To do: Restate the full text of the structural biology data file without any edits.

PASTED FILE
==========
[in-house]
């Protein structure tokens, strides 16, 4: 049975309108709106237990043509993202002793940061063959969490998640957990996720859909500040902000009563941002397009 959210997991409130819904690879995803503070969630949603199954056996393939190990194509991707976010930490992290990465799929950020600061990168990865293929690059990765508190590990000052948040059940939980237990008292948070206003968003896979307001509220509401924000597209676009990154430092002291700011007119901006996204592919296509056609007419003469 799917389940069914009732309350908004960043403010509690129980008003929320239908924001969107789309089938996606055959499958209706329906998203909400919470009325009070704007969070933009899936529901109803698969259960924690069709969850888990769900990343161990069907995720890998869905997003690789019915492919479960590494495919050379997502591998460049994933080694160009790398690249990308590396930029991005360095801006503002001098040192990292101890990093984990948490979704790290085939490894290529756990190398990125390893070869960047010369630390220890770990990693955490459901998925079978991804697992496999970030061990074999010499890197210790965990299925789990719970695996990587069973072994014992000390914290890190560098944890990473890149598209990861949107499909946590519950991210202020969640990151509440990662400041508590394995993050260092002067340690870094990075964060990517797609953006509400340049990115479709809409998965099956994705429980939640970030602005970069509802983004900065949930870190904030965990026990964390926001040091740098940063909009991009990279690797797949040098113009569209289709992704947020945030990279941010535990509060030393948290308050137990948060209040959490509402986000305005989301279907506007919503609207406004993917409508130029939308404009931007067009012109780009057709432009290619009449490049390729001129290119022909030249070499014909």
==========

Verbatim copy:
[in-house]
């Protein structure tokens, strides 16, 4: 049975309108709106237990043509993202002793940061063959969490998640957990996720859909500040902000009563941002397009 959210997991409130819904690879995803503070969630949603199954056996393939190990194509991707976010930490992290990465799929950020600061990168990865293929690059990765508190590990000052948040059940939980237990008292948070206003968003896979307001509220509401924000597209676009990154430092002291700011007119901006996204592919296509056609007419003469 799917389940069914009732309350908004960043403010509690129980008003929320239908924001969107789309089938996606055959499958209706329906998203909400919470009325009070704007969070933009899936529901109803698969259960924690069709969850888990769900990343161990069907995720890998869905997003690789019915492919479960590494495919050379997502591998460049994933080694160009790398690249990308590396930029991005360095801006503002001098040192990292101890990093984990948490979704790290085939490894290529756990190398990125390893070869960047010369630390220890770990990693955490459901998925079978991804697992496999970030061990074999010499890197210790965990299925789990719970695996990587069973072994014992000390914290890190560098944890990473890149598209990861949107499909946590519950991210202020969640990151509440990662400041508590394995993050260092002067340690870094990075964060990517797609953006509400340049990115479709809409998965099956994705429980939640970030602005970069509802983004900065949930870190904030965990026990964390926001040091740098940063909009991009990279690797797949040098113009569209289709992704947020945030990279941010535990509060030393948290308050137990948060209040959490509402986000305005989301279907506007919503609207406004993917409508130029939308404009931007067009012109780009057709432009290619009449490049390729001129290119022909030249070499014909």